As you may know, we now have an official teenager in our home. Not the 13-year-old wanna be teen. Not the emerging effort teen. We have the full out hormones are making me weird and mindless teen. And no matter what you say, there are certain things I will not accept as normal for a teen.

This is a kid who was so good I used to say he needed a day where he had permission to just be bad all day. He was polite if not thoughtful. Sure Dad, yes Mom. And then, girlfriend, lockdown, and his demands to make his own decisions about his use of “his” phone (paid for by us) hit our house like a hurricane.

That way he would camp out on the sofa, rubbing his stinky head into my couch pillows and leaving his chaos and trash in his wake, was upsetting. So I came up with the dice jar and the driving carrot. That worked for about two weeks.

My husband lost it when, in one day, he spent 7-8 hours straight on the phone. And routinely would just forget any of the chores that we asked of him. The good student was now going to bed at 2 am and sneaking his phone up to his room when that was literally the only rule I had, no phones upstairs.

Two weeks ago, I had had it. His insolence, his arrogance, and his swearing off of the phone if he couldn’t use it the way he wanted. I said time to get a landline then. Pull it. I was unimpressed with all of it. He asked to write us an essay about what he was thinking. And I wrote a rebuttal.

You are correct in saying that you are very responsible in many many ways. Perhaps I do not always see these actions or I take them as for granted as you take me. The respect and consideration that you think you deserve isn’t the same you exhibit.

Your privilege leaves a small wake of chaos behind you. Waste and messy spaces do not look like honor and respect of yourself, your home, or the people you share it with.

When you regularly forget chores, your disregard for how it affects others could be remedied if you were aware your choices always affect others.

The respect of our house and our rules while you live here is non-negotiable. We all have to follow the rules of the road and the world and this is us ensuring that you understand how we value teaching you this and keeping you safe. We will not ask your permission to parent you. We love you too much.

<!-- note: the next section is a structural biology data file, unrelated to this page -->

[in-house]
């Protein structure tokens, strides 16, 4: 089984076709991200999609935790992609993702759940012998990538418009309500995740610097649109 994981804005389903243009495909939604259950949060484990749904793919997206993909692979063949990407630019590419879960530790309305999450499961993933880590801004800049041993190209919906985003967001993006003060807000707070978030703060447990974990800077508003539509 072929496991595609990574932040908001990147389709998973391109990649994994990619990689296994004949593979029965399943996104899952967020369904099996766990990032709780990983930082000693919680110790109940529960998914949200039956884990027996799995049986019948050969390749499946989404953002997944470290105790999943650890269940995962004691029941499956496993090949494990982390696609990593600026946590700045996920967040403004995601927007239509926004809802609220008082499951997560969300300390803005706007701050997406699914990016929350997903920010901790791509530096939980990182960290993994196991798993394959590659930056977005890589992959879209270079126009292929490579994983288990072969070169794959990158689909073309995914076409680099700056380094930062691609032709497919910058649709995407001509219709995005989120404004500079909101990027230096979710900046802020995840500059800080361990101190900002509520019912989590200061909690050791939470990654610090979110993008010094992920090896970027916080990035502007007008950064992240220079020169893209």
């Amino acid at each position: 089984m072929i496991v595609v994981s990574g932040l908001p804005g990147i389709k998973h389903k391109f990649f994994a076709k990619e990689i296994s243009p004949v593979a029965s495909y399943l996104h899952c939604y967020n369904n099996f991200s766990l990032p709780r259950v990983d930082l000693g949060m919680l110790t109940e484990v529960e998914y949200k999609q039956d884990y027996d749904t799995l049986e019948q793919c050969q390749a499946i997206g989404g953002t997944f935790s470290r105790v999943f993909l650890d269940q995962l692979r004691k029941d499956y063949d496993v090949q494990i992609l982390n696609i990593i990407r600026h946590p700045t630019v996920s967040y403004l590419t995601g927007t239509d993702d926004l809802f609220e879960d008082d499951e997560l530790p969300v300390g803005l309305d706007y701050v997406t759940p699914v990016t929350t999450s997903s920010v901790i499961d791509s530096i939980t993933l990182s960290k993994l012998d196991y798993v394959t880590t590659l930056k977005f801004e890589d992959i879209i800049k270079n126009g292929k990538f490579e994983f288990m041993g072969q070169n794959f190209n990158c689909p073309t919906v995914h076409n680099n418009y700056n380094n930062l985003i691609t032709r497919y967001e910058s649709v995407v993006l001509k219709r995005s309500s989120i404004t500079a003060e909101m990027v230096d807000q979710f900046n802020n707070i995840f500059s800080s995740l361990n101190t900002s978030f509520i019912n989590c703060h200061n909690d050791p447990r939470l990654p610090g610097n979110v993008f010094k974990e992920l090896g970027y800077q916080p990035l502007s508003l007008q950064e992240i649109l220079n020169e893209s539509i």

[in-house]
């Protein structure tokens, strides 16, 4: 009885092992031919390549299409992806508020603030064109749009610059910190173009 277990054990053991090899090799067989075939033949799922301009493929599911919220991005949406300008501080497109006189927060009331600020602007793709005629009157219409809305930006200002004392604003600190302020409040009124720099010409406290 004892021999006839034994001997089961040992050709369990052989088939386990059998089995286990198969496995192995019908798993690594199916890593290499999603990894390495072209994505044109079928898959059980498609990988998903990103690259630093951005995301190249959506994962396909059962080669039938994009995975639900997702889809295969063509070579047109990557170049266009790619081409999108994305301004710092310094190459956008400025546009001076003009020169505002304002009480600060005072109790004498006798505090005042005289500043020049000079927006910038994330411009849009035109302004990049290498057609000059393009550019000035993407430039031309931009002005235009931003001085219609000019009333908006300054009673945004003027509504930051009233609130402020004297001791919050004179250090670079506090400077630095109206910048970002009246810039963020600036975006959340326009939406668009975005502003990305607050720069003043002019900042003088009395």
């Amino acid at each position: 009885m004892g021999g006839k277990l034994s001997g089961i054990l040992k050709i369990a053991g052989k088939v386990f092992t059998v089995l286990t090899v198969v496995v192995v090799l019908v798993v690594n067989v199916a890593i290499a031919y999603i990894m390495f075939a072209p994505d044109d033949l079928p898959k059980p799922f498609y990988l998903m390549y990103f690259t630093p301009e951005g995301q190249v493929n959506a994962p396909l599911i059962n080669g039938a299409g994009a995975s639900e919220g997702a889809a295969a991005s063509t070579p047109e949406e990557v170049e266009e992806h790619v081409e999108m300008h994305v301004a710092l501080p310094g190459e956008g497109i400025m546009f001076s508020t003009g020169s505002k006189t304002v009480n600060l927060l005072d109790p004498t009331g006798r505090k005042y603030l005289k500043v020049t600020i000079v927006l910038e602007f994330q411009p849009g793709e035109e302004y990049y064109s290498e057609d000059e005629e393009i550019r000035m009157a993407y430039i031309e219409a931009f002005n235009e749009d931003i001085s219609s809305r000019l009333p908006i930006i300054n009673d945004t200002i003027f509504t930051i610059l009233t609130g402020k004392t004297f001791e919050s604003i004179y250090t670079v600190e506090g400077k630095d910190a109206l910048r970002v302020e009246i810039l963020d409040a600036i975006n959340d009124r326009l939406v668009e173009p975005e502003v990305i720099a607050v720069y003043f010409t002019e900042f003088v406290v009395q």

Your old friend Mom.”

When my husband and I spoke before we had a follow up discussion with our son, we both agreed that we stood strong on the phone rules. Rules is rules. When he begins to drive, there are rules that will save his life. We agreed that we did not need to ask permission to parent and bemused the old quote, “management has the right to make bad decisions”. But the phone and all it’s content and liabilities still were in our name.

But what I really wanted to stress was that I honored my job as Mom and keeper of the house. This was a job I took very seriously and his disregard for how hard I worked to make this house a home was very distressing and very disrespectful.

So to all those people who say, Oh that’s just a teenager, I say that he came to my house and he needs to live by my rules. Sometimes this behavior may be predictable but not necessarily acceptable. I will not be intimidated by glowering and sulking. I think these are just tests again to see if he’s important enough to rein in. And I think I can show him both he and I matter in resolving this situation.

And If you enjoyed what you read, subscribe, via the subscription box in the sidebar, to my thrice weekly posts via your emailbox. And visit me on Instagram to see my daily pictures, friend me or like my page on Facebook. Or come find me on Twitter or Pinterest too. I am always practicing Intentional Intouchness so chat at me please. I live for conversations.

And, as always, Thanks to you for your visit.

Ah Do Do Do, Ah Da Da Da, S’all I Want to Say to You

Am I doing it right?

I dunno.

Am I doing it anyway, Yup!

This week is filled with anticipation of Autumn and all the cleaning and doing projects that seem to accompany the break in hot weather. Home and garden maintenance and cleaning. The windows look horrid. The bought potted perennials need planting. Things need painting.

The littlest child is returning to school on Thursday. Seems no one died from the virus this week in Maryland. She will be masked and I will be driving her to school. But it gives me some hope that this will all be a nightmare sooner than later. I need that space and time back in my days. She needs the connection with her people.